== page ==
later.                       documentation of having              persons &., including             susceptible to rubella and/or
                                                       received 2 doses of live             HIV-infected persons who          mumps as well as to
                                                       vaccine on of after the first        have evidence of severe           measles. Persons vaccinated
                                                       birthday or a history of             immunosuppression;                during 1963-1967 with a
                                                       physician-diagnosed measles          anaphylaxis after gelatin         killed measles vaccine alone,
                                                       or serologic evidence of             ingestion or administration       killed vaccine followed by
                                                       immunity.                            of neomycin; recent               live vaccine, or with a
                                                       Vaccination should be                administration of immune          vaccine of unknown type
                                                       considered for all HCWs who          globulin.                         should be revaccinated with
                                                       lack proof of immunity,                                                2 doses of live measles virus
                                                       including those born before                                            vaccine.

Mumps live-virus          One dose SC; no              HCWs + believed to be                Pregnancy;                        MMR is the vaccine of choice
vaccine                   booster.                     susceptible can be                   immunocompromised                 if recipients are likely to be
                                                       vaccinated. Adults born              persons &; history of             susceptible to measles and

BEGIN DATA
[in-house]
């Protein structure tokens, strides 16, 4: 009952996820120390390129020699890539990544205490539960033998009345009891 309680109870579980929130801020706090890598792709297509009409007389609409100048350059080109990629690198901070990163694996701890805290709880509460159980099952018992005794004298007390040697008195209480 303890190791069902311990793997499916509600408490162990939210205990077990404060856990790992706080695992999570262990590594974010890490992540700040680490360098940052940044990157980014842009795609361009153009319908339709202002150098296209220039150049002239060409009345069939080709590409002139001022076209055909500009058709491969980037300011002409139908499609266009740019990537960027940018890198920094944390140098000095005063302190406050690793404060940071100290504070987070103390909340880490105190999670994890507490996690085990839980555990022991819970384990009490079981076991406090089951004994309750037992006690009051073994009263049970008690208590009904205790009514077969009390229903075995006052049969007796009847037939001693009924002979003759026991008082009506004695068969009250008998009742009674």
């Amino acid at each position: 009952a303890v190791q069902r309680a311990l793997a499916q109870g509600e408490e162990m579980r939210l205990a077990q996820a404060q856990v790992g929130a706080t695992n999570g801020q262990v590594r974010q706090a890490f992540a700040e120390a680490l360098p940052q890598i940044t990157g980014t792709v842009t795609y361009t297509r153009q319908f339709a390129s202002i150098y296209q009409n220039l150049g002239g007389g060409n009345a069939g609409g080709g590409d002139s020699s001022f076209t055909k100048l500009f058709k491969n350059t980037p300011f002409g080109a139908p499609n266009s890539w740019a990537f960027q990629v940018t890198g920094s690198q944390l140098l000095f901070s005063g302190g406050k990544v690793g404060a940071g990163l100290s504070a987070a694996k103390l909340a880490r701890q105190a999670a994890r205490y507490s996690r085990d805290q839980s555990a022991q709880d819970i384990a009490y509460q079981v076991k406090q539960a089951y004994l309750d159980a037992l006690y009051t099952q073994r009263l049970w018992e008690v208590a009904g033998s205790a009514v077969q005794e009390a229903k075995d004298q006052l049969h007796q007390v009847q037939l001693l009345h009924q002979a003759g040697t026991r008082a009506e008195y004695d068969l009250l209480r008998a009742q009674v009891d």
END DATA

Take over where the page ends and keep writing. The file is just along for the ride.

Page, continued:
before 1957 can be                   anaphylactic reaction after       rubella as well as to mumps.
                                                       considered immune.                   gelatin ingestion or
                                                                                            administration of neomycin.

Rubella live-virus        One dose SC; no              Indicated for HCWs +, both           Pregnancy;                        The risk for rubella
vaccine                   booster                      men and women, who do not            immunocompromised                 vaccine-associated
                                                       have documentation of                persons +; history of             malformations in the
                                                       having received live vaccine         anaphylactic reaction after       offspring of women pregnant
                                                       on or after their first birthday     administration of neomycin.       when vaccinated or who
                                                       or laboratory evidence of                                              become pregnant within 3
                                                       immunity. Adults born before                                           months after vaccination is
                                                       1957, except women who                                                 negligible. Such women
                                                       can become pregnant, can                                               should be counseled
                                                       be considered immune.                                                  regarding the theoretical
    basis of concern for the fetus.
    MMR is the vaccine of choice
    if recipients are likely to be
    susceptible to measles or
    mumps, as well as to rubella.

Varicella zoster          Two 0.5 mL doses SC          Indicated for HCWs + who do          Pregnancy,                        Vaccine is available from the
live-virus vaccine        4-8 weeks apart if           not have either a reliable           immunocompromised                 manufacturer for certain
                          >=13 years of age.           history of varicella or              persons &, history of             patients with acute
                                                       serologic evidence of                anaphylactic reaction             lymphocytic leukemia (ALL)
                                                       immunity.                            following receipt of              in remission. Because
                                                                                            neomycin or gelatin. Avoid        71%-93% of persons without
                                                                                            salicylate use for 6 weeks        a history of varicella are
                                                                                            after vaccination.                immune, serologic testing
    before vaccination is likely to
    be cost-effective.